May 12th, 2009


Le Ly (Hiep Thi Le) is a young Vietnamese girl who spends most of her days working in the fields and being naïve and stuff.  One day, her brothers join up with the Viet Cong and she decides to help out by booby trapping some soldiers.  Their buddies get pissed about that and decide to give her shock treatments and toss a snake down her blouse for the Hell of it.  Afterwards, the Viet Cong get pissed at her too and they rape her for fraternizing with the enemy.  That makes her so mad that she moves to Saigon to make a living selling cigarettes to American G.I.’s.  She ends up having a couple bastard kids which brings great shame on her family to make her karma even worse.  Things start looking up for poor Le Ly when she meets a nice American soldier (Tommy Lee Jones) who marries her and brings her home to the US.  Eventually, he starts showing his true colors and acting like a psychopath; terrorizing her and her brood of children.


So basically it’s just one big Depress-O-Thon, courtesy of director Oliver Stone.


Heaven and Earth is clearly a lesser film in Stone’s canon.  While I appreciate the fact that he was trying to tell the story from the Vietnamese perspective, that doesn’t necessarily make it entertaining.  It’s nowhere near the same league as Platoon and Born on the Fourth of July.  A lot of the film’s problems stem from Hiep Thi Le’s lukewarm performance.  She’s clearly out of her depth going toe-to-toe with such a seasoned veteran as Jones and although she does an adequate job, she just doesn’t have the chops needed to hold the story together.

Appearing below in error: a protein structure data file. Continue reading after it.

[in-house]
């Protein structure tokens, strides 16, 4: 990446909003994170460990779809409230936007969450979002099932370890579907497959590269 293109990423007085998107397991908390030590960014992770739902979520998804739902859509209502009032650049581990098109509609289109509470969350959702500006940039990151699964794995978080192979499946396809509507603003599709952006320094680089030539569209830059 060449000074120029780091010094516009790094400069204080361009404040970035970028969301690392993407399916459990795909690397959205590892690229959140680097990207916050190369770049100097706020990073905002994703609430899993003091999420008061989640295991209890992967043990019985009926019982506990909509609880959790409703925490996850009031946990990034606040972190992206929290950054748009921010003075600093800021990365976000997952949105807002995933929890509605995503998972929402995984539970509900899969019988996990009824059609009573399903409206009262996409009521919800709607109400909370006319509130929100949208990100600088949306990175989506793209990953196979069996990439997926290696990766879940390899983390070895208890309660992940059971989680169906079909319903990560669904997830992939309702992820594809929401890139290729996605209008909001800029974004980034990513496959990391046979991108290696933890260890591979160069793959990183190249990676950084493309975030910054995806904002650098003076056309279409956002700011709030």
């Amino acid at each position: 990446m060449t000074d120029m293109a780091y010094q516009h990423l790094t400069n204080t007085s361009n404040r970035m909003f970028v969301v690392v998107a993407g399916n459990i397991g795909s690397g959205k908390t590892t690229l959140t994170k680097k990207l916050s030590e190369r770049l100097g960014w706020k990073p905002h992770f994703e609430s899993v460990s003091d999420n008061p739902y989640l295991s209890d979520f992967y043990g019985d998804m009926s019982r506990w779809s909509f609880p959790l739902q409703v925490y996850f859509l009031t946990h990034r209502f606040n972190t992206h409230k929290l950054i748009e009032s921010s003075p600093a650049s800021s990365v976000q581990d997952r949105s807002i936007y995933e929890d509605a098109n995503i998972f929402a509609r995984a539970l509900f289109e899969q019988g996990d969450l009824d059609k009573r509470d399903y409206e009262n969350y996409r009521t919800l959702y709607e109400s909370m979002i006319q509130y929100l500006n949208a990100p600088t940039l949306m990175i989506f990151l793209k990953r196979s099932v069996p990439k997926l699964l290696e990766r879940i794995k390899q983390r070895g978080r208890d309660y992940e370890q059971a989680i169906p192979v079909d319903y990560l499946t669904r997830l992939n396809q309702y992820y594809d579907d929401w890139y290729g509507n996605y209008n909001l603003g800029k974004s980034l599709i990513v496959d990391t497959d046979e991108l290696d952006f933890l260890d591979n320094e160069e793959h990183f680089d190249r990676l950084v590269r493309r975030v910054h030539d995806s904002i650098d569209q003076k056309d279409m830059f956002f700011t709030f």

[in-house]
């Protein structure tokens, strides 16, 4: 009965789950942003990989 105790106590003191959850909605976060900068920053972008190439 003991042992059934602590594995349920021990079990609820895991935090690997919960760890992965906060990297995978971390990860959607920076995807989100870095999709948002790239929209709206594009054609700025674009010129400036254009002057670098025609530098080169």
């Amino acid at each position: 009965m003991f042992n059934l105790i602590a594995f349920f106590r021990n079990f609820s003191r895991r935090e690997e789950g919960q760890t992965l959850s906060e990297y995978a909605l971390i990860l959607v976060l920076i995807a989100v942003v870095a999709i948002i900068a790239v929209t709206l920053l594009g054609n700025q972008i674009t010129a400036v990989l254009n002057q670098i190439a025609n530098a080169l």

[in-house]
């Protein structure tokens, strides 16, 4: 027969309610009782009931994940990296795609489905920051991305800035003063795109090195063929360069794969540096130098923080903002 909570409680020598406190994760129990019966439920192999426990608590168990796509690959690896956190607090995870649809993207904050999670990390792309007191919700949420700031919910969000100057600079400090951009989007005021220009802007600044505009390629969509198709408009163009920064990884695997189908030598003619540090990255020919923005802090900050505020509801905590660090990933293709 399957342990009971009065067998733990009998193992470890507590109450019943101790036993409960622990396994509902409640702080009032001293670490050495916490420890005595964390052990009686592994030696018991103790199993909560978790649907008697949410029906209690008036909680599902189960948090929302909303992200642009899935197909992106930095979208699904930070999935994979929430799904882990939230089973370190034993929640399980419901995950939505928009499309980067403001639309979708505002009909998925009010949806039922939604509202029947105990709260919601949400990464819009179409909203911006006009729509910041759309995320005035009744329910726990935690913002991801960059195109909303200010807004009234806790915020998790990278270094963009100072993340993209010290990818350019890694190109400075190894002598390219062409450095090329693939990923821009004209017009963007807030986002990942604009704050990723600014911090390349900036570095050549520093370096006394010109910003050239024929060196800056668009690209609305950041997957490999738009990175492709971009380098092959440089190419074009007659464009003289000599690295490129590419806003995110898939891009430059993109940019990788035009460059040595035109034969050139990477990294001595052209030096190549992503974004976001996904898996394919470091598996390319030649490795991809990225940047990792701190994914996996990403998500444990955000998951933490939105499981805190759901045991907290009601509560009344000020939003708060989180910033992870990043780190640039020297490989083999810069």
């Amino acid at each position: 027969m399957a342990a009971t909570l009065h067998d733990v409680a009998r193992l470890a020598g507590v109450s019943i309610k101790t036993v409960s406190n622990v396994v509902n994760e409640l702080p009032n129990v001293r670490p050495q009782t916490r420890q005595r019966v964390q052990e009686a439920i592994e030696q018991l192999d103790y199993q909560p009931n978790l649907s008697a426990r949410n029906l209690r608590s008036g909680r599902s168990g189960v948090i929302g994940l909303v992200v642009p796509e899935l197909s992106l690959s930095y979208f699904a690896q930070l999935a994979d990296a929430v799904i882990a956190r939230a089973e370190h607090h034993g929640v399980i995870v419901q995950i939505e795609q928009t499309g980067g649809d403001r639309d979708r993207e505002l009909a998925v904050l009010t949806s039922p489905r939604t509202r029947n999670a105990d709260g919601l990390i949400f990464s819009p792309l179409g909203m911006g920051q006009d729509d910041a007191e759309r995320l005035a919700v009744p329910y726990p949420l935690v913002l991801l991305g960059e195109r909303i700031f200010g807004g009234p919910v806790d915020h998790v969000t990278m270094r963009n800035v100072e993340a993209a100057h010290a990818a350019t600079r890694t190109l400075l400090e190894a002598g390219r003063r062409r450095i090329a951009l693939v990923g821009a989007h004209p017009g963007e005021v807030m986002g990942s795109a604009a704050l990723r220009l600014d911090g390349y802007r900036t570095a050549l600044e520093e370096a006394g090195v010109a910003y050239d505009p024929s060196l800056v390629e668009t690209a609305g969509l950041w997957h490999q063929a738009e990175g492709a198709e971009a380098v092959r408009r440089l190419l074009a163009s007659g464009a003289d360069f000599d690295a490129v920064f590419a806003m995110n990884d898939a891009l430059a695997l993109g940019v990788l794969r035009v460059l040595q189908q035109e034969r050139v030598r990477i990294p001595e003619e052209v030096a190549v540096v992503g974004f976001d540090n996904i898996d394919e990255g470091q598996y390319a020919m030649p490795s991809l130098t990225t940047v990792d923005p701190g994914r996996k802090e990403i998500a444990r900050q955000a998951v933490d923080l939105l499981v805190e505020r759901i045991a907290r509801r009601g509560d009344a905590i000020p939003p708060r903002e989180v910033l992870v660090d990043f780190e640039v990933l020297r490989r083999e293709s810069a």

That’s OK though because Jones is awesome and the scene where he threatens to blow his brains out in front of his wife is some of the best acting he’s ever done.  His scenes are great (although the domestic strife scenes reek of Lifetime Movie clichés) and the flick is worth seeing just for his dynamite performance alone.  On the downside, he doesn’t show up until the movie’s half over.  That’s right; that means you got to sit through a whole lot of depressing You-Go-Girl stuff about Le Ly overcoming life’s obstacles before Jones goes totally bonkers.  (Jones and Stone teamed up the next year for the seminal Natural Born Killers.)


Stone did a fine job with the action aspect of the story as well as capturing the feel of 60’s Americana to a tee.  I also dug the cool stylistic touches he brought to the film; particularly in the early scenes where he didn’t show the American soldier’s faces.  (Kinda like what Spielberg did with the government agents in ET.)  Stone also wrote the screenplay for this bad boy and came up with some pretty sweet dialogue like, “I know he’s dead… I can feel it in my womb!”